"Given the growing popularity of shared residential parenting, policymakers and professionals who work in family court, as well as parents, should find the research compelling. As demonstrated in this review, overall these studies have reached four general conclusions. First and foremost, most of these children fare as well or better than those in maternal residence—especially in terms of the quality and endurance of their relationships with their fathers. Second, parents do not have to be exceptionally cooperative, without conflict, wealthy, and well educated, or mutually enthusiastic about sharing the residential parenting for the children to benefit. Third, young adults who have lived in these families say this arrangement was in their best interest—in contrast to those who lived with their mothers after their parents’ divorce. And fourth, our country, like most other industrialized countries, is undergoing a shift in custody laws, public opinion, and parents’ decisions—a shift toward more shared residential parenting. With the research serving to inform us, we can work together more effectively and more knowledgeably to enhance the well-being of children whose parents are no longer living together."
Other very important statment of her is this one:
"LN Your experience gets exactly to the root of the problem. This is what I’ve been harping at for 20 years, to the point that I feel I’m just a voice in the wilderness. First of all, do you realize how rare incest is between a biological father and daughter? It is extremely rare. To psychologists and sociologists, the term incest covers sexual abuse by cousins, uncles, stepfathers, stepbrothers, brothers, half-brothers, men who live with your mother who are not related—that all goes into the category of incest. But when you look into the statistics about girls who were sexually abused by their biological fathers, it is a very small percentage. What it tells me, just as it told you, is that researchers have the wrong focus when it comes to studying father-daughter relationships."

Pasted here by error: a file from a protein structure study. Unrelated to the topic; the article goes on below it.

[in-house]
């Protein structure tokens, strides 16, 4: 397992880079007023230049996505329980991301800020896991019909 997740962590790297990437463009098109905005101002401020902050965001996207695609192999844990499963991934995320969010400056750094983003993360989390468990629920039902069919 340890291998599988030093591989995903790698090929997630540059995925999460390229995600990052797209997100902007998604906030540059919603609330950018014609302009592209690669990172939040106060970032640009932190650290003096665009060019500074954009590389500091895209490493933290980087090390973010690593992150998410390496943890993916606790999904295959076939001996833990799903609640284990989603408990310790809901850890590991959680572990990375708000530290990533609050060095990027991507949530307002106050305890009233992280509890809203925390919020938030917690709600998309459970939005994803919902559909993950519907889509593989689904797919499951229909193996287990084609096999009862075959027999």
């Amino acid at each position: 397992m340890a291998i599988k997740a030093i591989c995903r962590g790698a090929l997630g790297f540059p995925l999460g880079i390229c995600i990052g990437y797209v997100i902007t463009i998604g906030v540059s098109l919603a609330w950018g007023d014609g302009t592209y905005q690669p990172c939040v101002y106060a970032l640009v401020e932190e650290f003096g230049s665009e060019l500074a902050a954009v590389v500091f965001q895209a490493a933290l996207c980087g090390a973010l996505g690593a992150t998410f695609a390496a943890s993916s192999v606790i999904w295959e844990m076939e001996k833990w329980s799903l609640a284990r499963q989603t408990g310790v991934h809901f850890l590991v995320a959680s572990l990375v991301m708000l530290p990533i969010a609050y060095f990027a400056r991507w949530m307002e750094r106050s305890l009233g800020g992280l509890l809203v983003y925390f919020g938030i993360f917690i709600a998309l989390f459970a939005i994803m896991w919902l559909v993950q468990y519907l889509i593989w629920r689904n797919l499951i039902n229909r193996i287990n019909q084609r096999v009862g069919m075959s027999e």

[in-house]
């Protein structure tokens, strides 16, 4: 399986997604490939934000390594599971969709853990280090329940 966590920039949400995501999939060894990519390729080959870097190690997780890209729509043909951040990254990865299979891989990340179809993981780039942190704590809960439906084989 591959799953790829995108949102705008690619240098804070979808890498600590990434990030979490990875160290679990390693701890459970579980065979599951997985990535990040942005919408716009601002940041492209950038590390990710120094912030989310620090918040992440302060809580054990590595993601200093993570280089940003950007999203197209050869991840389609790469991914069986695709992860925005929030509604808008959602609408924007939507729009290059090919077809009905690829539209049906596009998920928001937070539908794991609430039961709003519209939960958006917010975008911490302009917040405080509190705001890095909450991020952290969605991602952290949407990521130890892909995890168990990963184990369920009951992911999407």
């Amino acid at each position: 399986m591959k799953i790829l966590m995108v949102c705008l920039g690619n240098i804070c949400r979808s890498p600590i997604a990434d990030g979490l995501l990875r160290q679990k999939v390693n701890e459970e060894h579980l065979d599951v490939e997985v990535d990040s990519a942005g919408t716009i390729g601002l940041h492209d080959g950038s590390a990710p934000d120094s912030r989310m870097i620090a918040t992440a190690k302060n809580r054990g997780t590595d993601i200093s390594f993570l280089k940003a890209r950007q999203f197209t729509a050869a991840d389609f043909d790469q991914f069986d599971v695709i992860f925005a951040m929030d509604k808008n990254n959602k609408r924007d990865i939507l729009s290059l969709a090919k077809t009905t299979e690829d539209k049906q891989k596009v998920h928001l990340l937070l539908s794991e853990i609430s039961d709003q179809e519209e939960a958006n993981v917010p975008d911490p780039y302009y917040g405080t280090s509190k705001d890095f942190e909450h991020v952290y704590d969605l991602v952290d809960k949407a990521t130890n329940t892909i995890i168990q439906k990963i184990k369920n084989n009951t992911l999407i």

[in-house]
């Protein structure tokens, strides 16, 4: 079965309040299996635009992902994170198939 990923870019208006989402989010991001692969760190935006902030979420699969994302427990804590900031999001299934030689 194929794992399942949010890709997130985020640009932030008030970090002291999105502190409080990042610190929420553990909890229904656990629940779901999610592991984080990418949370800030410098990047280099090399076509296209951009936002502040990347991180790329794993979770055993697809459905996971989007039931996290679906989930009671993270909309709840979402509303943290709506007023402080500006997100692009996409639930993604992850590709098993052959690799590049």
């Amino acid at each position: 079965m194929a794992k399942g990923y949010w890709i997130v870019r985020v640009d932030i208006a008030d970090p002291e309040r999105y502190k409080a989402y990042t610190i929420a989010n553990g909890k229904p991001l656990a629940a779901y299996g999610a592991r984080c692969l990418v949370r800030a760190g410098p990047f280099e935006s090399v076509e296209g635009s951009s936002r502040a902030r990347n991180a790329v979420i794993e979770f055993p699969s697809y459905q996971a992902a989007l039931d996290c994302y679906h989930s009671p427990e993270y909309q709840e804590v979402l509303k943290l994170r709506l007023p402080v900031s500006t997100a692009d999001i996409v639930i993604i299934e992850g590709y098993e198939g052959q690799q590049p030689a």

Linda Nielsen (2011). Shared Parenting After Divorce: A Review of Shared Residential Parenting Research. Journal of Divorce & Remarriage, 52:586–609
This work should be brought to the attention of the U.K government (see below extracts).
Dr. Nielsen’s background as a social researcher and Professor of adolescent psychology and women’s studies make hers a compelling voice that cannot be ignored in the growing community debate over the need for Shared Parenting and the importance of fathers in child rearing.
Linda Nielson on fathers and daughters
"I’m a feminist, but I’ll just say this flat out—I think we feminists are some of the worst when it comes to negativity. We start out with negative preconceptions about men as parents."
"What my research is trying to get across to people, is that we perpetuate such unfounded stereotypes of fathers when it comes to their importance to their daughters, and this influences the relationship."
Review--The Jennifer  McIntosh Australian Study (McIntosh et al., 2010)
"...the Australian research by McIntosh and her colleagues (2010) is often cited to support the claim that shared parenting is harmful for most children. An ABC News story about McIntosh’s research begins with the sobering headline: “Shared parenting hurting children” (Fullerton, 2009). Likewise, an article claiming to be a “review of recent research on shared parenting” published in a British law school journal was based on only two studies of shared parenting families—one of which is McIntosh’s study (Trinder, 2010). The problem is that the McIntosh et al. studies come from a small, nonrandom sample of 69 shared parenting families, most of whom were in the high-conflict groups....The researchers themselves concluded that the young children’s higher anxiety scores were more closely correlated with the father’s low education, the parents’ high conflict, and the mother’s poor parenting skills than with the shared residential parenting (McIntosh et al., 2010)."
Review--The Australian Institute of Family Studies Research (Kaspiew et al., 2009)